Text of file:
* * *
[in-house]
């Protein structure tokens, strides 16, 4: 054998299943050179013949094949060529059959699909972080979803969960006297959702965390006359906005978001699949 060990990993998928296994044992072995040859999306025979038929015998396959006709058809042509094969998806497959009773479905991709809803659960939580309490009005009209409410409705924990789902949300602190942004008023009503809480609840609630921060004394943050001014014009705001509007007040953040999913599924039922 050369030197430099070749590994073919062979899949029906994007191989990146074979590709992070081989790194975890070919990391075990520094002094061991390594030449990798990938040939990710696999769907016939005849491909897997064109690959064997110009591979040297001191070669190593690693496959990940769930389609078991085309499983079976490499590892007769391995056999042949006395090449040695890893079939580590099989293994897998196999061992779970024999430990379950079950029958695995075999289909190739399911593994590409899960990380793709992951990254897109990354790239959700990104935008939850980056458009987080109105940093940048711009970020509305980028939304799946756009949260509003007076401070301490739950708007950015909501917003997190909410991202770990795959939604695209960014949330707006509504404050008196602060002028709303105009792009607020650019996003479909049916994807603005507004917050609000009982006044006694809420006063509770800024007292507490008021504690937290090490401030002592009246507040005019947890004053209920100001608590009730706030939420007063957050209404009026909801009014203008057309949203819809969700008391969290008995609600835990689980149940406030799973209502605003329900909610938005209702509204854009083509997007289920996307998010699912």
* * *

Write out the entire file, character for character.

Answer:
[in-house]
């Protein structure tokens, strides 16, 4: 054998299943050179013949094949060529059959699909972080979803969960006297959702965390006359906005978001699949 060990990993998928296994044992072995040859999306025979038929015998396959006709058809042509094969998806497959009773479905991709809803659960939580309490009005009209409410409705924990789902949300602190942004008023009503809480609840609630921060004394943050001014014009705001509007007040953040999913599924039922 050369030197430099070749590994073919062979899949029906994007191989990146074979590709992070081989790194975890070919990391075990520094002094061991390594030449990798990938040939990710696999769907016939005849491909897997064109690959064997110009591979040297001191070669190593690693496959990940769930389609078991085309499983079976490499590892007769391995056999042949006395090449040695890893079939580590099989293994897998196999061992779970024999430990379950079950029958695995075999289909190739399911593994590409899960990380793709992951990254897109990354790239959700990104935008939850980056458009987080109105940093940048711009970020509305980028939304799946756009949260509003007076401070301490739950708007950015909501917003997190909410991202770990795959939604695209960014949330707006509504404050008196602060002028709303105009792009607020650019996003479909049916994807603005507004917050609000009982006044006694809420006063509770800024007292507490008021504690937290090490401030002592009246507040005019947890004053209920100001608590009730706030939420007063957050209404009026909801009014203008057309949203819809969700008391969290008995609600835990689980149940406030799973209502605003329900909610938005209702509204854009083509997007289920996307998010699912």